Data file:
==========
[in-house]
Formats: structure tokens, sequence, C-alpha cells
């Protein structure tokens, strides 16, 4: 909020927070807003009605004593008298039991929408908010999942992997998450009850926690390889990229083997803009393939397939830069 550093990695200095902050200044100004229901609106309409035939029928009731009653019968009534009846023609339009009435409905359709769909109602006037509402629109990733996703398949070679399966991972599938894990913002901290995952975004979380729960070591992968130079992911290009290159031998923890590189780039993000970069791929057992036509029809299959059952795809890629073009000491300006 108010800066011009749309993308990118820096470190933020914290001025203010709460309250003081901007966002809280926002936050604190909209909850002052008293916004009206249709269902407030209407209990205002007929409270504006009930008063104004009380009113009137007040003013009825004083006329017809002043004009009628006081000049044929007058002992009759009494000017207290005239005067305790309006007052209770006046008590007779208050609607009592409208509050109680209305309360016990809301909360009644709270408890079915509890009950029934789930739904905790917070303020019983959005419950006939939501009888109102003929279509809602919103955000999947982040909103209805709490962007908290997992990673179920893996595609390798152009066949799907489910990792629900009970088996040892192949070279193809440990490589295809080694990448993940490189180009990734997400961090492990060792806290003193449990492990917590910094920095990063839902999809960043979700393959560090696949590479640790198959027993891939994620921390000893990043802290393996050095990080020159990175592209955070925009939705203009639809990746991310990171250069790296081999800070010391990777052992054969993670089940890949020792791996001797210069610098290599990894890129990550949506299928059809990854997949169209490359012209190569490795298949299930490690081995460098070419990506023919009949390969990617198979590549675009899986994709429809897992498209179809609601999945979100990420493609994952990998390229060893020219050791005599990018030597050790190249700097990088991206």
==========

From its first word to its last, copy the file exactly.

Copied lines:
[in-house]
Formats: structure tokens, sequence, C-alpha cells
């Protein structure tokens, strides 16, 4: 909020927070807003009605004593008298039991929408908010999942992997998450009850926690390889990229083997803009393939397939830069 550093990695200095902050200044100004229901609106309409035939029928009731009653019968009534009846023609339009009435409905359709769909109602006037509402629109990733996703398949070679399966991972599938894990913002901290995952975004979380729960070591992968130079992911290009290159031998923890590189780039993000970069791929057992036509029809299959059952795809890629073009000491300006 108010800066011009749309993308990118820096470190933020914290001025203010709460309250003081901007966002809280926002936050604190909209909850002052008293916004009206249709269902407030209407209990205002007929409270504006009930008063104004009380009113009137007040003013009825004083006329017809002043004009009628006081000049044929007058002992009759009494000017207290005239005067305790309006007052209770006046008590007779208050609607009592409208509050109680209305309360016990809301909360009644709270408890079915509890009950029934789930739904905790917070303020019983959005419950006939939501009888109102003929279509809602919103955000999947982040909103209805709490962007908290997992990673179920893996595609390798152009066949799907489910990792629900009970088996040892192949070279193809440990490589295809080694990448993940490189180009990734997400961090492990060792806290003193449990492990917590910094920095990063839902999809960043979700393959560090696949590479640790198959027993891939994620921390000893990043802290393996050095990080020159990175592209955070925009939705203009639809990746991310990171250069790296081999800070010391990777052992054969993670089940890949020792791996001797210069610098290599990894890129990550949506299928059809990854997949169209490359012209190569490795298949299930490690081995460098070419990506023919009949390969990617198979590549675009899986994709429809897992498209179809609601999945979100990420493609994952990998390229060893020219050791005599990018030597050790190249700097990088991206």